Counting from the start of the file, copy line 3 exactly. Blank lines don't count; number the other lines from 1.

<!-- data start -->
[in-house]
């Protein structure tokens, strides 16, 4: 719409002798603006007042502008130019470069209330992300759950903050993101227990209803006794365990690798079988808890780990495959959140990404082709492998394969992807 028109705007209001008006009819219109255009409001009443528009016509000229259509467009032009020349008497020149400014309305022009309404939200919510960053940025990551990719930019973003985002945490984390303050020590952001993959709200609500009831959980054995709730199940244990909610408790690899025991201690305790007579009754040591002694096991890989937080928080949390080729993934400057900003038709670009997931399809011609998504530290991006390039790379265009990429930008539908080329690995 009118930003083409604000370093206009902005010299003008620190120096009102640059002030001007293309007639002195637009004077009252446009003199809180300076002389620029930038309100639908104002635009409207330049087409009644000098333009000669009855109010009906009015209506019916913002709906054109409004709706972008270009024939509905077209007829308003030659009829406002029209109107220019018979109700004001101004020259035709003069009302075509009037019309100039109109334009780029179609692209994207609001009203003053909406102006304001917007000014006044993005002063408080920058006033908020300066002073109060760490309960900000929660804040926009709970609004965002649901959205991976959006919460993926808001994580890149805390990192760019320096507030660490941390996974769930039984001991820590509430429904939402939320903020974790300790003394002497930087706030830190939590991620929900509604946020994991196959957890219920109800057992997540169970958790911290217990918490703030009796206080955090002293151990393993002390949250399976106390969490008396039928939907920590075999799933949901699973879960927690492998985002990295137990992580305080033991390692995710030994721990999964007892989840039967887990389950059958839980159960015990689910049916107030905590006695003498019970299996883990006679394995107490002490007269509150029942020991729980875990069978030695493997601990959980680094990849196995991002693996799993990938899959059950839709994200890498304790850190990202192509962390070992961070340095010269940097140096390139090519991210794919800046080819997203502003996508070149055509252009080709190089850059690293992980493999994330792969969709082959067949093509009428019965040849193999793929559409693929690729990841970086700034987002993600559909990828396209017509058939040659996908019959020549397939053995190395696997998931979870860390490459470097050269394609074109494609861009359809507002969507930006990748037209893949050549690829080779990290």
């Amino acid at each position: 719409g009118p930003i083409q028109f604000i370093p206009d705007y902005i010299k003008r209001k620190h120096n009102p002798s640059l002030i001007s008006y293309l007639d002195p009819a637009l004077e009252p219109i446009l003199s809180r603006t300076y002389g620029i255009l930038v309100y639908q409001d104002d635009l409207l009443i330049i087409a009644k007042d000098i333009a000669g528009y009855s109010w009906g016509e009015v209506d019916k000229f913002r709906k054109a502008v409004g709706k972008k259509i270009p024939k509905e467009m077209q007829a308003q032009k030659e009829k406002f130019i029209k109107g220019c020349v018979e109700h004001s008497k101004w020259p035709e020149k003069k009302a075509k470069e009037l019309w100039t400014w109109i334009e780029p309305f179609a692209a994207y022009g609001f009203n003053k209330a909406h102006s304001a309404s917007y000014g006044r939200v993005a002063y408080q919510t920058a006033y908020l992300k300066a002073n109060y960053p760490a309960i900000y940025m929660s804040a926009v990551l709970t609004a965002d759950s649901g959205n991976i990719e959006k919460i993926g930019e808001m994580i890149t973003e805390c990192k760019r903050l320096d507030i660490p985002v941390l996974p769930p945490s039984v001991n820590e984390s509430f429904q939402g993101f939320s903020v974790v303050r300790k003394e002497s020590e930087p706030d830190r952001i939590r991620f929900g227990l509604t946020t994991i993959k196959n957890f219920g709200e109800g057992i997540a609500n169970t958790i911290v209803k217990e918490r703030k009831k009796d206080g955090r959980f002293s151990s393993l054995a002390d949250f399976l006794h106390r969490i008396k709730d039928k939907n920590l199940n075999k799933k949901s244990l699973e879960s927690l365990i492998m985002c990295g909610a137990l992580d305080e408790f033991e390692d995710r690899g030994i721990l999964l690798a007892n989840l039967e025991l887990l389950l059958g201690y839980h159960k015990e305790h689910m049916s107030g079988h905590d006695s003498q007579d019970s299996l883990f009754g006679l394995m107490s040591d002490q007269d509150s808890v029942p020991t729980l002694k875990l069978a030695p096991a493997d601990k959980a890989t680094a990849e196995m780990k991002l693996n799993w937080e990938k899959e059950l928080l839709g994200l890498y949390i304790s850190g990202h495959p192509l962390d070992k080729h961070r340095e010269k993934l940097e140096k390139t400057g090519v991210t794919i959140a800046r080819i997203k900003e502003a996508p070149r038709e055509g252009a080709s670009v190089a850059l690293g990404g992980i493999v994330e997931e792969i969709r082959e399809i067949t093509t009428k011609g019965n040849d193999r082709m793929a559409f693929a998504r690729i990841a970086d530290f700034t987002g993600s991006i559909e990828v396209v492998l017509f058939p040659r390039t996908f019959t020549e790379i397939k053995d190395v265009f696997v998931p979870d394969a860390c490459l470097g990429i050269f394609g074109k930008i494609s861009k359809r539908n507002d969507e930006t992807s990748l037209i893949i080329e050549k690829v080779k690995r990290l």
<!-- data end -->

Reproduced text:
């Amino acid at each position: 719409g009118p930003i083409q028109f604000i370093p206009d705007y902005i010299k003008r209001k620190h120096n009102p002798s640059l002030i001007s008006y293309l007639d002195p009819a637009l004077e009252p219109i446009l003199s809180r603006t300076y002389g620029i255009l930038v309100y639908q409001d104002d635009l409207l009443i330049i087409a009644k007042d000098i333009a000669g528009y009855s109010w009906g016509e009015v209506d019916k000229f913002r709906k054109a502008v409004g709706k972008k259509i270009p024939k509905e467009m077209q007829a308003q032009k030659e009829k406002f130019i029209k109107g220019c020349v018979e109700h004001s008497k101004w020259p035709e020149k003069k009302a075509k470069e009037l019309w100039t400014w109109i334009e780029p309305f179609a692209a994207y022009g609001f009203n003053k209330a909406h102006s304001a309404s917007y000014g006044r939200v993005a002063y408080q919510t920058a006033y908020l992300k300066a002073n109060y960053p760490a309960i900000y940025m929660s804040a926009v990551l709970t609004a965002d759950s649901g959205n991976i990719e959006k919460i993926g930019e808001m994580i890149t973003e805390c990192k760019r903050l320096d507030i660490p985002v941390l996974p769930p945490s039984v001991n820590e984390s509430f429904q939402g993101f939320s903020v974790v303050r300790k003394e002497s020590e930087p706030d830190r952001i939590r991620f929900g227990l509604t946020t994991i993959k196959n957890f219920g709200e109800g057992i997540a609500n169970t958790i911290v209803k217990e918490r703030k009831k009796d206080g955090r959980f002293s151990s393993l054995a002390d949250f399976l006794h106390r969490i008396k709730d039928k939907n920590l199940n075999k799933k949901s244990l699973e879960s927690l365990i492998m985002c990295g909610a137990l992580d305080e408790f033991e390692d995710r690899g030994i721990l999964l690798a007892n989840l039967e025991l887990l389950l059958g201690y839980h159960k015990e305790h689910m049916s107030g079988h905590d006695s003498q007579d019970s299996l883990f009754g006679l394995m107490s040591d002490q007269d509150s808890v029942p020991t729980l002694k875990l069978a030695p096991a493997d601990k959980a890989t680094a990849e196995m780990k991002l693996n799993w937080e990938k899959e059950l928080l839709g994200l890498y949390i304790s850190g990202h495959p192509l962390d070992k080729h961070r340095e010269k993934l940097e140096k390139t400057g090519v991210t794919i959140a800046r080819i997203k900003e502003a996508p070149r038709e055509g252009a080709s670009v190089a850059l690293g990404g992980i493999v994330e997931e792969i969709r082959e399809i067949t093509t009428k011609g019965n040849d193999r082709m793929a559409f693929a998504r690729i990841a970086d530290f700034t987002g993600s991006i559909e990828v396209v492998l017509f058939p040659r390039t996908f019959t020549e790379i397939k053995d190395v265009f696997v998931p979870d394969a860390c490459l470097g990429i050269f394609g074109k930008i494609s861009k359809r539908n507002d969507e930006t992807s990748l037209i893949i080329e050549k690829v080779k690995r990290l």